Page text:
Wednesday, April 26, 2006

The Holocaust - Get over it

Yesterday was Yom HaShoah.
By Bradley Burston

He was well-meaning. I'm convinced of it. His words were meant to be helpful, and, in the way of many well-meaning people, they were also deadly.

This is the fourth Holocaust remembrance day since the letter came in. Responding to an
article about astronaut Ilan Ramon and the imagery of the Shoa that framed the doomed flight, a reader from Kennewick, Washington headed his letter: "Get over the Holocaust!"

"The nation of Israel", he wrote, needs "to mature and get over the Holocaust. It is like water under the bridge, the past, history. Americans must get over the Revolutionary War, Civil War, Viet Nam, Grenada, and Iraq (Desert Storm). That is life. Experience it for all God gives you and get over the past!"

It's a sentiment that makes a certain sense, at least from 9,000 miles away. You want to help, so you advise people who are still pained, still grieving, to move on, to get on with their lives.

It's a sentiment that also proves that it's a long way from Washington State to Auschwitz, and farther still to this place, which manages to find room to hold all of the ghosts of Auschwitz and hosts more, from as far back as the Inquisition, the destruction of the Temple, slavery in Egypt. All of them, and this month's Passover terrorism as well.

There are readers, many of them, who at this very moment are thinking "Oh no, here it comes, the litany, the ostentatious suffering, the reveling in victimhood, the endless preoccupation with the woes of the Jews."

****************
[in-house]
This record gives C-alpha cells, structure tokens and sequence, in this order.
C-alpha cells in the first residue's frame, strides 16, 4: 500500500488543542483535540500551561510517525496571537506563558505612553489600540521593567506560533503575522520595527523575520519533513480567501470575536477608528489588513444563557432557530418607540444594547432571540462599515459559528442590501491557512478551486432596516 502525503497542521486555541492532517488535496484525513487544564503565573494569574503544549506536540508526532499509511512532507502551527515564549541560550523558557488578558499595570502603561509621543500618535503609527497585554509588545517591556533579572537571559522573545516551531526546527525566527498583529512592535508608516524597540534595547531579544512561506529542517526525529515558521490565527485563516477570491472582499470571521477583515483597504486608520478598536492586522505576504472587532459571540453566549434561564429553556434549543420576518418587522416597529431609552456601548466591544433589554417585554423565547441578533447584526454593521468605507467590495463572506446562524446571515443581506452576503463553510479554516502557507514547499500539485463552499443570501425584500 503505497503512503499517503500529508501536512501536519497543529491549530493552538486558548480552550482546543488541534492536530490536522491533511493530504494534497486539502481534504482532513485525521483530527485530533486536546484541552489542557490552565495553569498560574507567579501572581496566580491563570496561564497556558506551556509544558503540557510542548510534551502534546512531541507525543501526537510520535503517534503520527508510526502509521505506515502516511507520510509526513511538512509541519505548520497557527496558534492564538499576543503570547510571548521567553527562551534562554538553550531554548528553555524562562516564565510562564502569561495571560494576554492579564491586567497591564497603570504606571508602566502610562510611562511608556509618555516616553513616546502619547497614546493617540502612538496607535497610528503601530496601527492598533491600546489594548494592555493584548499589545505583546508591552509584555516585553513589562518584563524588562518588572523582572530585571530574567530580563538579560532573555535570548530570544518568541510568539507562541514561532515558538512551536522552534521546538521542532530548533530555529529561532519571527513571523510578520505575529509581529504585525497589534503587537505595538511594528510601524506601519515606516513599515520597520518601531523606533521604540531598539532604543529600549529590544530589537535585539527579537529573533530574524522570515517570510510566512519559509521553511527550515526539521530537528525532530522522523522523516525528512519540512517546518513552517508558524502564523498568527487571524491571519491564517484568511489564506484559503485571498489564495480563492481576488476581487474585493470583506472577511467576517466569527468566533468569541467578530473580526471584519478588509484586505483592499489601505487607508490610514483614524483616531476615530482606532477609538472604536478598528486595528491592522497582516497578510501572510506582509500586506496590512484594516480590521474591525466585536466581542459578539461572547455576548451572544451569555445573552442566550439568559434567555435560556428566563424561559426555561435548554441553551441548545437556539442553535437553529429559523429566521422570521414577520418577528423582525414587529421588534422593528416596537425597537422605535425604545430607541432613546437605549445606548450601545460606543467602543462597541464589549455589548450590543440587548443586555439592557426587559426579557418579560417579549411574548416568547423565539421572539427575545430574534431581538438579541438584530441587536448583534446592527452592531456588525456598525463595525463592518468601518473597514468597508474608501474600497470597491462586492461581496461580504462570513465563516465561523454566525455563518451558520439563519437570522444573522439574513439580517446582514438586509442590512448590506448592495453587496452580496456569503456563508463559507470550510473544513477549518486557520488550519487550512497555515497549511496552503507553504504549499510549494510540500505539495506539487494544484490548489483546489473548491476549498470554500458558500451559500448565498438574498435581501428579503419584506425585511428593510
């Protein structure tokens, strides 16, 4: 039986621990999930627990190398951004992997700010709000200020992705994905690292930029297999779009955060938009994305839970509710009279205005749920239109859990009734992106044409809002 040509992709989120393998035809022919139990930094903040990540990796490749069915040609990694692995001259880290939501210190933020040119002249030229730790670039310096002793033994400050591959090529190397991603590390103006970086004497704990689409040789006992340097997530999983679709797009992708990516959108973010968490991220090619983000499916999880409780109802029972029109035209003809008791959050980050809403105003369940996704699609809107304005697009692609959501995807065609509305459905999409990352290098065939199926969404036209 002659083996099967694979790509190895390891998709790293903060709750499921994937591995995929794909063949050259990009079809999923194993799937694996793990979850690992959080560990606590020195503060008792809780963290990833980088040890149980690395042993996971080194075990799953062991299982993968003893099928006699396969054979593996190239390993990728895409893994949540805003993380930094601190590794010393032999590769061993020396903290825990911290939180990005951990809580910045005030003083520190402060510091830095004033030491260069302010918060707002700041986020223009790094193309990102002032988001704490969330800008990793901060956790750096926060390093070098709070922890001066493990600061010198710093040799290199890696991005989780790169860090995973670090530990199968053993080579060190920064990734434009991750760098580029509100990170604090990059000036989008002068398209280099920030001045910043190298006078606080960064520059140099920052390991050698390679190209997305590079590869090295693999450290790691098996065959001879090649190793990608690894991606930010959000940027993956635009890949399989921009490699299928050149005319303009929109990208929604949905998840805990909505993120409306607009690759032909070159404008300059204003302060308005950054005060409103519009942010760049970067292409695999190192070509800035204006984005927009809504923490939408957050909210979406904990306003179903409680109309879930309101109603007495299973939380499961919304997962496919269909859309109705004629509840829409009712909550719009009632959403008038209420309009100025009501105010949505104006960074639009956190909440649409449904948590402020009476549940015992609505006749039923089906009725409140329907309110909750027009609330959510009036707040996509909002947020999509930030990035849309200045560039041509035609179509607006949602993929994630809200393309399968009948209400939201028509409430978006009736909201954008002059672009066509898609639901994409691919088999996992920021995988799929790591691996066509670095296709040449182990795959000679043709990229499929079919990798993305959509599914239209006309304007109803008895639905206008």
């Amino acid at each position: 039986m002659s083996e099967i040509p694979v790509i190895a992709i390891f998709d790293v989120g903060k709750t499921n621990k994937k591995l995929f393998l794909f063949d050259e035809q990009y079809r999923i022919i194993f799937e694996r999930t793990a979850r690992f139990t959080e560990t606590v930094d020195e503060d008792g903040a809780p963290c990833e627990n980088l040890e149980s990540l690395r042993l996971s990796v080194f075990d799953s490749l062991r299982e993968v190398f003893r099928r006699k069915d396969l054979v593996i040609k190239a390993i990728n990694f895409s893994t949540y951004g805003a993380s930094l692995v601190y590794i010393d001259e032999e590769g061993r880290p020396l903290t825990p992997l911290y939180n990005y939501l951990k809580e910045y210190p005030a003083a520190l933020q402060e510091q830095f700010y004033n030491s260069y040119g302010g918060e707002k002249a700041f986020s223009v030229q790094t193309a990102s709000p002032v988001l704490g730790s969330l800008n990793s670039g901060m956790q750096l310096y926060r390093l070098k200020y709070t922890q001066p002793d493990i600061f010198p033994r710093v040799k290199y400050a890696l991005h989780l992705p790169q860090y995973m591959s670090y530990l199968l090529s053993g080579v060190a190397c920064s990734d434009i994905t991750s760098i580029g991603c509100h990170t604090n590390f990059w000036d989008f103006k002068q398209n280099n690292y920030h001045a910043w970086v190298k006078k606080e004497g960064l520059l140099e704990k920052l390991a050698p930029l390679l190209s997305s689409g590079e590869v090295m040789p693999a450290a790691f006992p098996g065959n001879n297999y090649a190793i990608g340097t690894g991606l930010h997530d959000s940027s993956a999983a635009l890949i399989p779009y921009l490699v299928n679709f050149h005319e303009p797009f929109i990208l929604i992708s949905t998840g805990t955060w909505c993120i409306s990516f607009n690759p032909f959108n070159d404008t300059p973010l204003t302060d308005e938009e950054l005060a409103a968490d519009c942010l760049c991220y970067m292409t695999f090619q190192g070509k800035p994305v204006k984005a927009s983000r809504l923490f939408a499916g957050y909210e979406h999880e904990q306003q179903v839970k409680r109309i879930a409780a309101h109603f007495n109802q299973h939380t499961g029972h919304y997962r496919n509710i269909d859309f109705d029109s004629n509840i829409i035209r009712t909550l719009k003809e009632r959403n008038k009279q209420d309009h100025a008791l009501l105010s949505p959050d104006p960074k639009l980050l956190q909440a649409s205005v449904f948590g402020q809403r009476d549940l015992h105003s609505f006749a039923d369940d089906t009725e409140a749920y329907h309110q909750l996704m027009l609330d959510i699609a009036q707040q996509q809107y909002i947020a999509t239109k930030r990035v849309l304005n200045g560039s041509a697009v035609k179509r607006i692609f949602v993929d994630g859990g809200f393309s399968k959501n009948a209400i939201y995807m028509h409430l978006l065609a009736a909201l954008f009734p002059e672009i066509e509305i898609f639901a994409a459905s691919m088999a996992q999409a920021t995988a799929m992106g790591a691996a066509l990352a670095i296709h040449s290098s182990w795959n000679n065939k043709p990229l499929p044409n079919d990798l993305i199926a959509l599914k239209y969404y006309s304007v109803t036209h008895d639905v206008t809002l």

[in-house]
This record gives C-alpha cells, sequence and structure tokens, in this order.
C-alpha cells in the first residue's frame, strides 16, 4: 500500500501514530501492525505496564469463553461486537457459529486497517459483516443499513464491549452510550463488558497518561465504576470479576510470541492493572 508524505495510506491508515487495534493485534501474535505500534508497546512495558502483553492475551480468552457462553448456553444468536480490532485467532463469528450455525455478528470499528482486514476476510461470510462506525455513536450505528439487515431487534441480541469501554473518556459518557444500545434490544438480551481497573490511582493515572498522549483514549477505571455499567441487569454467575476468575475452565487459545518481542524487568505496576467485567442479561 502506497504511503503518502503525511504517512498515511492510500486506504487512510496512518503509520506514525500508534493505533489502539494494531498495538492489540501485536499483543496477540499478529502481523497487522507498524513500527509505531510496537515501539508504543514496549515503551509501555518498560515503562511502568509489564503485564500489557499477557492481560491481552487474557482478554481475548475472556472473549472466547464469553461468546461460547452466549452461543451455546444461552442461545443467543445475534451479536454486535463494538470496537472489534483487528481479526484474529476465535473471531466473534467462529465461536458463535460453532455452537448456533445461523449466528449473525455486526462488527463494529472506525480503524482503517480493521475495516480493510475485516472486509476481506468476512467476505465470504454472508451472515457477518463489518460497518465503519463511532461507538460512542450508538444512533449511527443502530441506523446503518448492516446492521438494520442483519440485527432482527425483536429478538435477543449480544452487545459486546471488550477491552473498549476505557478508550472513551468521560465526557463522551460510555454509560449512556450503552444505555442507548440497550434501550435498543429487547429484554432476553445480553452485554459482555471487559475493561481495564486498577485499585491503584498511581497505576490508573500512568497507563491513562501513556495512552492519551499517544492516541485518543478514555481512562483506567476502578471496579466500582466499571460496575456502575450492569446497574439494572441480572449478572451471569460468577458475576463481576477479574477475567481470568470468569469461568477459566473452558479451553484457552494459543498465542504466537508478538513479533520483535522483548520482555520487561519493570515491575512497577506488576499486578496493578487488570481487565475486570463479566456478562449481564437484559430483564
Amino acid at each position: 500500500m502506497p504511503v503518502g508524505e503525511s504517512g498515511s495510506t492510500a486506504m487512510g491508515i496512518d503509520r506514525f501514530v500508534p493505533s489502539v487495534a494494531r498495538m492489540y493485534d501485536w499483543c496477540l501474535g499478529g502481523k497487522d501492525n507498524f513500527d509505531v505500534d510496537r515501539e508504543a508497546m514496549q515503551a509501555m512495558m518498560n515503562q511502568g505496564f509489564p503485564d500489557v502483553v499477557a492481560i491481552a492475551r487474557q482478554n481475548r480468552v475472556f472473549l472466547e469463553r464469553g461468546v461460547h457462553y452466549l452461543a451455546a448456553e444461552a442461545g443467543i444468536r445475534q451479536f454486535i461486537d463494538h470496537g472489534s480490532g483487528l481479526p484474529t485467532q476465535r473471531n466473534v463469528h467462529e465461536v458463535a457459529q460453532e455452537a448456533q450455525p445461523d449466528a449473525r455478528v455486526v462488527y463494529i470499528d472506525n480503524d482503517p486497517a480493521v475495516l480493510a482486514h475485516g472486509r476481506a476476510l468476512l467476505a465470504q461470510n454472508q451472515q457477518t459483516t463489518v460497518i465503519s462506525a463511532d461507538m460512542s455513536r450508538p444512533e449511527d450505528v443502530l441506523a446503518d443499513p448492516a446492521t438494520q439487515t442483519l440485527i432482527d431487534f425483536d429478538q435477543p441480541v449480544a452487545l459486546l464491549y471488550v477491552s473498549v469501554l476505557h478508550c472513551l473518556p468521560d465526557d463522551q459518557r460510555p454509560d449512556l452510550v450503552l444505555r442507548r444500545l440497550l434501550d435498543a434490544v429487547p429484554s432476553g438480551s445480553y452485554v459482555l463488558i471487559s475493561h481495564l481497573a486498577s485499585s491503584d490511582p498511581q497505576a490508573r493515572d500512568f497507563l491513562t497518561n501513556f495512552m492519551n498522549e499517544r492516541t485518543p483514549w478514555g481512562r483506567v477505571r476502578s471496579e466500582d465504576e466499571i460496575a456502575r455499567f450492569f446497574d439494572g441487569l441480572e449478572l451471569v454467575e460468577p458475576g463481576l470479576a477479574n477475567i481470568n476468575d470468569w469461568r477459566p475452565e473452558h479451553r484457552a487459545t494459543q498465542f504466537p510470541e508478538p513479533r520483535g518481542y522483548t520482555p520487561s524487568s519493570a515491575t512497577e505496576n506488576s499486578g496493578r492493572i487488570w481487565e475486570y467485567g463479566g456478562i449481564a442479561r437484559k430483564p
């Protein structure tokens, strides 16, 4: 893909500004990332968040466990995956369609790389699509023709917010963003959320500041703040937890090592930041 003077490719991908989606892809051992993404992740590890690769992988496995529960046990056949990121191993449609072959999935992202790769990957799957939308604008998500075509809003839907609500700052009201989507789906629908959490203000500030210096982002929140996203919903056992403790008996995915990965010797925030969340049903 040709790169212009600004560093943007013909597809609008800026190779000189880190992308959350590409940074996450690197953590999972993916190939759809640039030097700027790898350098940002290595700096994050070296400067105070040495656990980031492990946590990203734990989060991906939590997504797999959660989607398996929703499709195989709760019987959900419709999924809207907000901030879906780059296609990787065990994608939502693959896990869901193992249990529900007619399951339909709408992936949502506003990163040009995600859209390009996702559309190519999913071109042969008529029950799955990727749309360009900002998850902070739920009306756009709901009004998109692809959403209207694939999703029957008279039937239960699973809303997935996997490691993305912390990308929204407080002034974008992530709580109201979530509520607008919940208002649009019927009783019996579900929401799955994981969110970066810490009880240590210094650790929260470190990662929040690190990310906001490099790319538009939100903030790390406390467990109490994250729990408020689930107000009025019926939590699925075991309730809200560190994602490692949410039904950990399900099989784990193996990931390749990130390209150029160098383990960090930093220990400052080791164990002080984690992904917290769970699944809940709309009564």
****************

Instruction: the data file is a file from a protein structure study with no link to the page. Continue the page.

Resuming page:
There are readers who at this very moment are thinking, "These Jews, with all due respect, they learned nothing from the Nazis - they're just as bad in their treatment of the Palestinians, if not worse."In fact, one of those who chose this Holocaust Remembrance Day to tell us to get on with our lives was Iranian President Mahmoud Ahmadinejad.

Continue reading
Learn about the inspiring stories of Jewish resistance during the Holocaust.

Jewish teenagers visit Rwanda to learn about the genocide that happened there in 1994.

Never forget means never forget. Jewish communities are leading the campaign across the nation to heighten awarness and advocate for action in Darfur. Who wants to join me to represent the Jewish community of Santa Cruz to march in San Francisco this Sunday, April 30 to protest the human catastrophe?


Blogger G-D SQUAD said...

I'm interested. Let me know the det.'s if you're serious about going. Great post, btw.

Wed Apr 26, 03:03:00 PM 2006  
Blogger G-D SQUAD said...

Oh, and if we actually go, maybe we could pick up the Izzy's bagels that you had mentioned at the SCIAC meeting last week for the Yom HaAtzma'ut celebebration...

Wed Apr 26, 03:18:00 PM 2006  

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